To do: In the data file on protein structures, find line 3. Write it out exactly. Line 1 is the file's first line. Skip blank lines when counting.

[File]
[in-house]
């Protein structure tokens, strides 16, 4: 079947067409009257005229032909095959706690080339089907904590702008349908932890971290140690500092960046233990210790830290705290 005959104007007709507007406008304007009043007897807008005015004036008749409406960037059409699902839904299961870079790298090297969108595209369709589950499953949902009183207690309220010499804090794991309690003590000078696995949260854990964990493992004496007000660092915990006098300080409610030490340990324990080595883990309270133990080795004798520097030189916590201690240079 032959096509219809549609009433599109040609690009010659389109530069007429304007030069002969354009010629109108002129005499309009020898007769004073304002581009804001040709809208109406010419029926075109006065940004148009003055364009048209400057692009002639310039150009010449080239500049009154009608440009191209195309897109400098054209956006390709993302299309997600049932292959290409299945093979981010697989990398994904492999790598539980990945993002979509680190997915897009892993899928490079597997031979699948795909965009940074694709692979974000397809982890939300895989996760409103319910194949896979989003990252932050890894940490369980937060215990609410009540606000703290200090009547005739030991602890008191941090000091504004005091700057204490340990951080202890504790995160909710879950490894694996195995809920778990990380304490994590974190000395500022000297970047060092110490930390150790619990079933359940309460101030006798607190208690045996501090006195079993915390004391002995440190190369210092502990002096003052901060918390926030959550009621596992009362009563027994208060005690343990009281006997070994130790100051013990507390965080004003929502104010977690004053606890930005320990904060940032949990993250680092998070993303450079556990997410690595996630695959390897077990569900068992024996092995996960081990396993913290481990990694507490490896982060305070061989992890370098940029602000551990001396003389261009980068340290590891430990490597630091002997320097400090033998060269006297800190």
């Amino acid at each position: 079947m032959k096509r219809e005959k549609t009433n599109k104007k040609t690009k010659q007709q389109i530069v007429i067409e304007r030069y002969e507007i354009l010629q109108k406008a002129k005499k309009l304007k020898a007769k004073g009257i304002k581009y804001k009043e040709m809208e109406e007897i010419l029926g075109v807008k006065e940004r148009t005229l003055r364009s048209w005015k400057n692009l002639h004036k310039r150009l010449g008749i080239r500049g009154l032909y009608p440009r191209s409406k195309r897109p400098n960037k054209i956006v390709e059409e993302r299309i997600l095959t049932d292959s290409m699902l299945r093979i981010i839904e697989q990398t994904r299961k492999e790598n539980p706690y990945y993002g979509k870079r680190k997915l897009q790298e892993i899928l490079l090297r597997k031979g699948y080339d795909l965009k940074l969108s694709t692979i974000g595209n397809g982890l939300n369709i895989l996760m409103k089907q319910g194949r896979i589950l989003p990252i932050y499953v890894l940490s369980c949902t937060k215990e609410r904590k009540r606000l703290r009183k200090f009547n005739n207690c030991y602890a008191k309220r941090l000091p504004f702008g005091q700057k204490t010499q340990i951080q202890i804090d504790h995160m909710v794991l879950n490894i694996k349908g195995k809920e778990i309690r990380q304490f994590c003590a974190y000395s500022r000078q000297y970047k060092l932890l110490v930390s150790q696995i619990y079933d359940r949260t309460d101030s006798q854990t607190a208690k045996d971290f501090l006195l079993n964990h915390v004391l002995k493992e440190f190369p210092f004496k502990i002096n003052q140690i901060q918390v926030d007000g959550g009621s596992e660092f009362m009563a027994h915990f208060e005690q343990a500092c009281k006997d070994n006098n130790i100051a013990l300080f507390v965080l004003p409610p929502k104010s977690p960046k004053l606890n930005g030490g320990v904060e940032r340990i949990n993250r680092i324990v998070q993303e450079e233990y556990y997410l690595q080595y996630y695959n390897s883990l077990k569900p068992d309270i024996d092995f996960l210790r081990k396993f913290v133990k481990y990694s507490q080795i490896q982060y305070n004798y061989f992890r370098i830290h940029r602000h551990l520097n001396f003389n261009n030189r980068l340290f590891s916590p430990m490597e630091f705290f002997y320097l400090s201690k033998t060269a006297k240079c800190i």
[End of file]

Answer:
């Amino acid at each position: 079947m032959k096509r219809e005959k549609t009433n599109k104007k040609t690009k010659q007709q389109i530069v007429i067409e304007r030069y002969e507007i354009l010629q109108k406008a002129k005499k309009l304007k020898a007769k004073g009257i304002k581009y804001k009043e040709m809208e109406e007897i010419l029926g075109v807008k006065e940004r148009t005229l003055r364009s048209w005015k400057n692009l002639h004036k310039r150009l010449g008749i080239r500049g009154l032909y009608p440009r191209s409406k195309r897109p400098n960037k054209i956006v390709e059409e993302r299309i997600l095959t049932d292959s290409m699902l299945r093979i981010i839904e697989q990398t994904r299961k492999e790598n539980p706690y990945y993002g979509k870079r680190k997915l897009q790298e892993i899928l490079l090297r597997k031979g699948y080339d795909l965009k940074l969108s694709t692979i974000g595209n397809g982890l939300n369709i895989l996760m409103k089907q319910g194949r896979i589950l989003p990252i932050y499953v890894l940490s369980c949902t937060k215990e609410r904590k009540r606000l703290r009183k200090f009547n005739n207690c030991y602890a008191k309220r941090l000091p504004f702008g005091q700057k204490t010499q340990i951080q202890i804090d504790h995160m909710v794991l879950n490894i694996k349908g195995k809920e778990i309690r990380q304490f994590c003590a974190y000395s500022r000078q000297y970047k060092l932890l110490v930390s150790q696995i619990y079933d359940r949260t309460d101030s006798q854990t607190a208690k045996d971290f501090l006195l079993n964990h915390v004391l002995k493992e440190f190369p210092f004496k502990i002096n003052q140690i901060q918390v926030d007000g959550g009621s596992e660092f009362m009563a027994h915990f208060e005690q343990a500092c009281k006997d070994n006098n130790i100051a013990l300080f507390v965080l004003p409610p929502k104010s977690p960046k004053l606890n930005g030490g320990v904060e940032r340990i949990n993250r680092i324990v998070q993303e450079e233990y556990y997410l690595q080595y996630y695959n390897s883990l077990k569900p068992d309270i024996d092995f996960l210790r081990k396993f913290v133990k481990y990694s507490q080795i490896q982060y305070n004798y061989f992890r370098i830290h940029r602000h551990l520097n001396f003389n261009n030189r980068l340290f590891s916590p430990m490597e630091f705290f002997y320097l400090s201690k033998t060269a006297k240079c800190i």